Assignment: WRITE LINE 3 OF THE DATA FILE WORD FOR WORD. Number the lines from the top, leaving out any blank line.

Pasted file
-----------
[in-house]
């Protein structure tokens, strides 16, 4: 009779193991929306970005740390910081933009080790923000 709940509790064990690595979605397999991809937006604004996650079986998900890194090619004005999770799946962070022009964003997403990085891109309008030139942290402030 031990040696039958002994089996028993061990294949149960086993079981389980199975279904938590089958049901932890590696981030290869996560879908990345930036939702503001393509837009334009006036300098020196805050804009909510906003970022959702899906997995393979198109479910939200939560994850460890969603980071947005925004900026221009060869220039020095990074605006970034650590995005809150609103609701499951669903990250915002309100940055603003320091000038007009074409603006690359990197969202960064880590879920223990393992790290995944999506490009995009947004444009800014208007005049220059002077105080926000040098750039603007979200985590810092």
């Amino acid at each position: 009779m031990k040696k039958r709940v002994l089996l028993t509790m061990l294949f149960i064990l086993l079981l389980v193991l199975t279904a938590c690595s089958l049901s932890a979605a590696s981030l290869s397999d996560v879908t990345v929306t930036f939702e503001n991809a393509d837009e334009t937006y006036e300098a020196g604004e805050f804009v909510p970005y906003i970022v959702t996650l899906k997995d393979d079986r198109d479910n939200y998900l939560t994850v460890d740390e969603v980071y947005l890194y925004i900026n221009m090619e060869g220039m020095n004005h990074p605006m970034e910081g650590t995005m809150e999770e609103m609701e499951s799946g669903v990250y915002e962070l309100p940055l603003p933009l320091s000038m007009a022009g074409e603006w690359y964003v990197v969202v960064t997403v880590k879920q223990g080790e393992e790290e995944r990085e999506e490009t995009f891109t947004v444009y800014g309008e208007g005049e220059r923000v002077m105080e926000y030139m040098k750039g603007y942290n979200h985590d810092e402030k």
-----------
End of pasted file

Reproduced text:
């Amino acid at each position: 009779m031990k040696k039958r709940v002994l089996l028993t509790m061990l294949f149960i064990l086993l079981l389980v193991l199975t279904a938590c690595s089958l049901s932890a979605a590696s981030l290869s397999d996560v879908t990345v929306t930036f939702e503001n991809a393509d837009e334009t937006y006036e300098a020196g604004e805050f804009v909510p970005y906003i970022v959702t996650l899906k997995d393979d079986r198109d479910n939200y998900l939560t994850v460890d740390e969603v980071y947005l890194y925004i900026n221009m090619e060869g220039m020095n004005h990074p605006m970034e910081g650590t995005m809150e999770e609103m609701e499951s799946g669903v990250y915002e962070l309100p940055l603003p933009l320091s000038m007009a022009g074409e603006w690359y964003v990197v969202v960064t997403v880590k879920q223990g080790e393992e790290e995944r990085e999506e490009t995009f891109t947004v444009y800014g309008e208007g005049e220059r923000v002077m105080e926000y030139m040098k750039g603007y942290n979200h985590d810092e402030k």